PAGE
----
Jessica Marie Johnson is an Assistant Professor in the Department of History at the Johns Hopkins University.
Her work has appeared in Slavery & Abolition, The Black Scholar, Meridians: Feminism, Race and Transnationalism, American Quarterly, Social Text, The Journal of African American History, Debates in the Digital Humanities, Forum Journal, Bitch Magazine, Black Perspectives (AAIHS), Somatosphere, and Post-Colonial Digital Humanities (DHPoco). Johnson is a historian of Atlantic slavery and the Atlantic African diaspora. She is the author of Practicing Freedom: Black Women, Intimacy, and Kinship in New Orleans Atlantic World (University of Pennsylvania Press, under contract). She is co-editor with Dr. Mark Anthony Neal (Duke University) of Black Code: A Special Issue of the Black Scholar (2017), a collection of work exploring the field of Black Code Studies and editor of Slavery in the Machine: sx:archipelagos (forthcoming). She is founding curatrix at African Diaspora, Ph.D. or #ADPhD (africandiasporaphd.com), co-organizer of the Queering Slavery Working Group with Dr. Vanessa Holden (University of Kentucky), a member of the LatiNegrxs Project (lati-negros.tumblr.com), and a Digital Alchemist at the Center for Solutions to Online Violence (http://femtechnet.org/csov/).
April 9th: Black Code Studies: A Digital Toolkit Luncheon
A skillshare and discussion of how #BlackCodeStudies informs and operates in digital humanities and the humanities more broadly. Bring your favorite tools, projects and skills you are willing to share to keep the conversation going! Constellation Noire: Scrying Diasporic Futures in Plain Text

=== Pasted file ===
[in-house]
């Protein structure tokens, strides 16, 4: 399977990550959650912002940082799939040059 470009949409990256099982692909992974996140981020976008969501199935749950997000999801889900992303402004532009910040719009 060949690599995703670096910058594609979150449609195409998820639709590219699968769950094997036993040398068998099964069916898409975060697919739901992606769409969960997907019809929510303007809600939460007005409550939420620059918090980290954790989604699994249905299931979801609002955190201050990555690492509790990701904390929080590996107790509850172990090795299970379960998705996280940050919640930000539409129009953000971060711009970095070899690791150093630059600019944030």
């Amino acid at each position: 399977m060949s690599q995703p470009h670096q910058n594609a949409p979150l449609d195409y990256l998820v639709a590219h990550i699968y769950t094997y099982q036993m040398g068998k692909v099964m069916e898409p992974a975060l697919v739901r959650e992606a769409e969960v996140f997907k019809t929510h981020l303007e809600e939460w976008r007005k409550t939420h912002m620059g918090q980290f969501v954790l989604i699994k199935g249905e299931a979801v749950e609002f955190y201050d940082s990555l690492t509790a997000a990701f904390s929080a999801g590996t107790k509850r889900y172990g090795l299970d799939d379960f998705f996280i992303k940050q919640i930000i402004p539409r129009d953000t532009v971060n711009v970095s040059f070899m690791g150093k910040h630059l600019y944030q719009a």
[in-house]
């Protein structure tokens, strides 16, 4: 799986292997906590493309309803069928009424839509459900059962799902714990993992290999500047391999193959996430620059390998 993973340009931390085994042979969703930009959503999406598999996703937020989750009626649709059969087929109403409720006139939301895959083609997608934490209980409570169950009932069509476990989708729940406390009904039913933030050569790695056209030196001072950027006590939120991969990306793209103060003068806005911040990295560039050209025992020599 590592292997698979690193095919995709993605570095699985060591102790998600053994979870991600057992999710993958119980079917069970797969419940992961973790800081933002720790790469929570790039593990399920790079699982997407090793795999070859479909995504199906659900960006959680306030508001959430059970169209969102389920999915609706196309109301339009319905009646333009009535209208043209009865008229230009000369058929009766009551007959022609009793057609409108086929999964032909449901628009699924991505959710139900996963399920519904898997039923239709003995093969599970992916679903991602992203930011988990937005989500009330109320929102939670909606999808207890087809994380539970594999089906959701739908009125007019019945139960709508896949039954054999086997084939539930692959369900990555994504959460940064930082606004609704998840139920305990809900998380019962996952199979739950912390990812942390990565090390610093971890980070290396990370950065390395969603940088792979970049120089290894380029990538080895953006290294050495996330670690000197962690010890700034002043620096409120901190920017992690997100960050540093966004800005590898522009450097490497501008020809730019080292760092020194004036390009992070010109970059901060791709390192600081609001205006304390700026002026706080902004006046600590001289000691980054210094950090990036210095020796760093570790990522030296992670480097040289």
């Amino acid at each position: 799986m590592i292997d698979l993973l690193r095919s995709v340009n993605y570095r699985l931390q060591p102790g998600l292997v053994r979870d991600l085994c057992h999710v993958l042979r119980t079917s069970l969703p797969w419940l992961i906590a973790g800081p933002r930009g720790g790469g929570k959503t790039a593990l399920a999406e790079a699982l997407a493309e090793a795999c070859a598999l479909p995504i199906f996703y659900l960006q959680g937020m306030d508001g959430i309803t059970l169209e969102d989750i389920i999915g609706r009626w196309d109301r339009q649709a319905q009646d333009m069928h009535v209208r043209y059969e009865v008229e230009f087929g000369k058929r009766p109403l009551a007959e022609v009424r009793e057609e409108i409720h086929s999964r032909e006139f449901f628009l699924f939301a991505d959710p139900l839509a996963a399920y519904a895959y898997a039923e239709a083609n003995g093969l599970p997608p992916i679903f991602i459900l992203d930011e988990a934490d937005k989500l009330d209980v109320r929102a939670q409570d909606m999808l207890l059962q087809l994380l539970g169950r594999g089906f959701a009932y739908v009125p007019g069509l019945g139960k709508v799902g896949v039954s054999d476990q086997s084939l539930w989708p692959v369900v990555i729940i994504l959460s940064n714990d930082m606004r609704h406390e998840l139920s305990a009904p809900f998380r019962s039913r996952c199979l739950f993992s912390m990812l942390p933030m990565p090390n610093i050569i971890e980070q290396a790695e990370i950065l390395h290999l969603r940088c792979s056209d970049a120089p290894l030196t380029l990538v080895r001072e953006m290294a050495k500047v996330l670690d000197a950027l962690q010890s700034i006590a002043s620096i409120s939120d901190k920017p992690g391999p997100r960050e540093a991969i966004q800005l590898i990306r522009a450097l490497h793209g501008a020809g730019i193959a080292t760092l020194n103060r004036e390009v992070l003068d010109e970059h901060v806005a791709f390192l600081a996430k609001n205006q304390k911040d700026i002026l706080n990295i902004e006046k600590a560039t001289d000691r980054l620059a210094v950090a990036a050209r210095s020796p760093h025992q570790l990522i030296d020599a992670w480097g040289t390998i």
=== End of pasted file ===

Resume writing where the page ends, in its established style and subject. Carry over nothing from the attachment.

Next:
Public lecture followed by a reception
Black digital practice holds space for Black life to be seen without the rancor of the voyeur, appreciated without the demand for consumption. What makes this rich and deep intellectual work so powerful is the way it challenges the container of West and Western thought. This talk discusses black digital practice and the ways black theory, black thought, and black study can remake our engagement with the digital, offering terrestrial and extraterrestial reformulations of being.
April 10th: Black x Digital: A Graduate Workshop in Digital Praxis Learn more about the ways black studies intersects with digital practice and the digital humanities. Johnson will showcase select projects (including her own) that do this work in various ways and lead a series of exercise on how to think about Black Studies in conversation with doing digital work.
This program is co-sponsored by the Department of History, the Department of Art and Art History, the Department of English, the Graduate Program in Visual and Cultural Studies, the Frederick Douglass Institute for African and African-American Studies, the Susan B. Anthony Institute for Gender, Sexuality, and Women’s Studies, the Center for Learning in the Digital Age (LiDA), the Digital Scholarship Lab, and the University Committee for Interdisciplinary Studies.